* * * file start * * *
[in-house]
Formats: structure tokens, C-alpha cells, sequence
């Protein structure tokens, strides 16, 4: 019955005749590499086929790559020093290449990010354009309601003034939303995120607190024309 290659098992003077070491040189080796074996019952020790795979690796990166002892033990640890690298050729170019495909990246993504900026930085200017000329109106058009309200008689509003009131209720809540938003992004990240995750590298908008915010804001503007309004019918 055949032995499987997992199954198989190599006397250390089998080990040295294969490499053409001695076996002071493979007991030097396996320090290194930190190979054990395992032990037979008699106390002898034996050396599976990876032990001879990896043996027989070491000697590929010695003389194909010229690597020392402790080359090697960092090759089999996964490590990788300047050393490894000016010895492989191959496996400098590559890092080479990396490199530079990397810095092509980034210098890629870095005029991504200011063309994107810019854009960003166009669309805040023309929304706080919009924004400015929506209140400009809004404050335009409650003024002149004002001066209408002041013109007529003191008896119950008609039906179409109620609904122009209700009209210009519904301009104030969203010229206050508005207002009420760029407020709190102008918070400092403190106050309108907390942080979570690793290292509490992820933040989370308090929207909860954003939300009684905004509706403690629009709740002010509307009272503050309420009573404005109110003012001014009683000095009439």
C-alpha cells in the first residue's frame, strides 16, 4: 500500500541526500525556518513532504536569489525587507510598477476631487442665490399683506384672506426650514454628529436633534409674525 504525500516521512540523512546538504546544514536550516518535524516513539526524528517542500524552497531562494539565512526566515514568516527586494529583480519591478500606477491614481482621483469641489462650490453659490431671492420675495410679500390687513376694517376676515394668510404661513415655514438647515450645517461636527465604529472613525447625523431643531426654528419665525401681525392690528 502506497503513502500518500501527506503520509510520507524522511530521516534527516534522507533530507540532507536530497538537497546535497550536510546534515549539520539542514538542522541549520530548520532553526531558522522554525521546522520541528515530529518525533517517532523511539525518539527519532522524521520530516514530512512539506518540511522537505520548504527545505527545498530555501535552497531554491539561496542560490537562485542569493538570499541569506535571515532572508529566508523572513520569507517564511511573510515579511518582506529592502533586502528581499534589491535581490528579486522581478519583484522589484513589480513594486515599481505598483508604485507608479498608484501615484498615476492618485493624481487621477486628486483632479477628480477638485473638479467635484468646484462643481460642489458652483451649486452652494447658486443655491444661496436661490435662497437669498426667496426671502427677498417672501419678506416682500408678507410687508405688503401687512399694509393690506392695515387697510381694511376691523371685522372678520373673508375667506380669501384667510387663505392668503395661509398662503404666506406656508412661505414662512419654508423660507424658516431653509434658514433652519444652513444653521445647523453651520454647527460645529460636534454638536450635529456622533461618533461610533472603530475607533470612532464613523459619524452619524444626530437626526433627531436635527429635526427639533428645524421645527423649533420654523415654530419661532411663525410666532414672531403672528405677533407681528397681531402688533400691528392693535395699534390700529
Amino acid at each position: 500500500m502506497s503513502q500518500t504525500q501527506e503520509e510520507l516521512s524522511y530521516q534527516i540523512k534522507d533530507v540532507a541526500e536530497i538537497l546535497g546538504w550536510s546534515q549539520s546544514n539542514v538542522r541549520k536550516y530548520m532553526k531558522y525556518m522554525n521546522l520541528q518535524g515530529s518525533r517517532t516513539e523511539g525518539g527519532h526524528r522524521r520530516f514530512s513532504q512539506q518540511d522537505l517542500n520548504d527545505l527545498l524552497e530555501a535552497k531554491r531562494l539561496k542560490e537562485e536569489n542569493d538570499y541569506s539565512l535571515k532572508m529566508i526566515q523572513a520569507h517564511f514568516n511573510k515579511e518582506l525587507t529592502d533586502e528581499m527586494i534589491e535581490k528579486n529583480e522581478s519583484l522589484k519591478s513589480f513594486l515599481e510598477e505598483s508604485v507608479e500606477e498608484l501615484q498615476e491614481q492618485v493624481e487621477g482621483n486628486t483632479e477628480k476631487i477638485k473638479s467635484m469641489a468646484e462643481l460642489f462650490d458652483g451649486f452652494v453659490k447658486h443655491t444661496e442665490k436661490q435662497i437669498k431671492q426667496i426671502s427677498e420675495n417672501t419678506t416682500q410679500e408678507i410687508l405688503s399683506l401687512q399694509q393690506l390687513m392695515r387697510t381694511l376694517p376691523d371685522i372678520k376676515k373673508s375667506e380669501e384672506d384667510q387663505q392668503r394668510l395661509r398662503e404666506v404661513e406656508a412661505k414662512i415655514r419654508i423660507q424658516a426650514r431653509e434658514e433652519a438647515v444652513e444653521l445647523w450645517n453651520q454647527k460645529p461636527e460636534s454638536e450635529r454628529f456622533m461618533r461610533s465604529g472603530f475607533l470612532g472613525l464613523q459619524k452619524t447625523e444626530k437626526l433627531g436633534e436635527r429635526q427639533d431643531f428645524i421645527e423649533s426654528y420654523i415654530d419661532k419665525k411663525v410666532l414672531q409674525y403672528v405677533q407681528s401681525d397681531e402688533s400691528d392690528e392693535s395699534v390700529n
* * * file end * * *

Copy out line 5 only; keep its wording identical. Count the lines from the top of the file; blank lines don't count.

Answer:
Amino acid at each position: 500500500m502506497s503513502q500518500t504525500q501527506e503520509e510520507l516521512s524522511y530521516q534527516i540523512k534522507d533530507v540532507a541526500e536530497i538537497l546535497g546538504w550536510s546534515q549539520s546544514n539542514v538542522r541549520k536550516y530548520m532553526k531558522y525556518m522554525n521546522l520541528q518535524g515530529s518525533r517517532t516513539e523511539g525518539g527519532h526524528r522524521r520530516f514530512s513532504q512539506q518540511d522537505l517542500n520548504d527545505l527545498l524552497e530555501a535552497k531554491r531562494l539561496k542560490e537562485e536569489n542569493d538570499y541569506s539565512l535571515k532572508m529566508i526566515q523572513a520569507h517564511f514568516n511573510k515579511e518582506l525587507t529592502d533586502e528581499m527586494i534589491e535581490k528579486n529583480e522581478s519583484l522589484k519591478s513589480f513594486l515599481e510598477e505598483s508604485v507608479e500606477e498608484l501615484q498615476e491614481q492618485v493624481e487621477g482621483n486628486t483632479e477628480k476631487i477638485k473638479s467635484m469641489a468646484e462643481l460642489f462650490d458652483g451649486f452652494v453659490k447658486h443655491t444661496e442665490k436661490q435662497i437669498k431671492q426667496i426671502s427677498e420675495n417672501t419678506t416682500q410679500e408678507i410687508l405688503s399683506l401687512q399694509q393690506l390687513m392695515r387697510t381694511l376694517p376691523d371685522i372678520k376676515k373673508s375667506e380669501e384672506d384667510q387663505q392668503r394668510l395661509r398662503e404666506v404661513e406656508a412661505k414662512i415655514r419654508i423660507q424658516a426650514r431653509e434658514e433652519a438647515v444652513e444653521l445647523w450645517n453651520q454647527k460645529p461636527e460636534s454638536e450635529r454628529f456622533m461618533r461610533s465604529g472603530f475607533l470612532g472613525l464613523q459619524k452619524t447625523e444626530k437626526l433627531g436633534e436635527r429635526q427639533d431643531f428645524i421645527e423649533s426654528y420654523i415654530d419661532k419665525k411663525v410666532l414672531q409674525y403672528v405677533q407681528s401681525d397681531e402688533s400691528d392690528e392693535s395699534v390700529n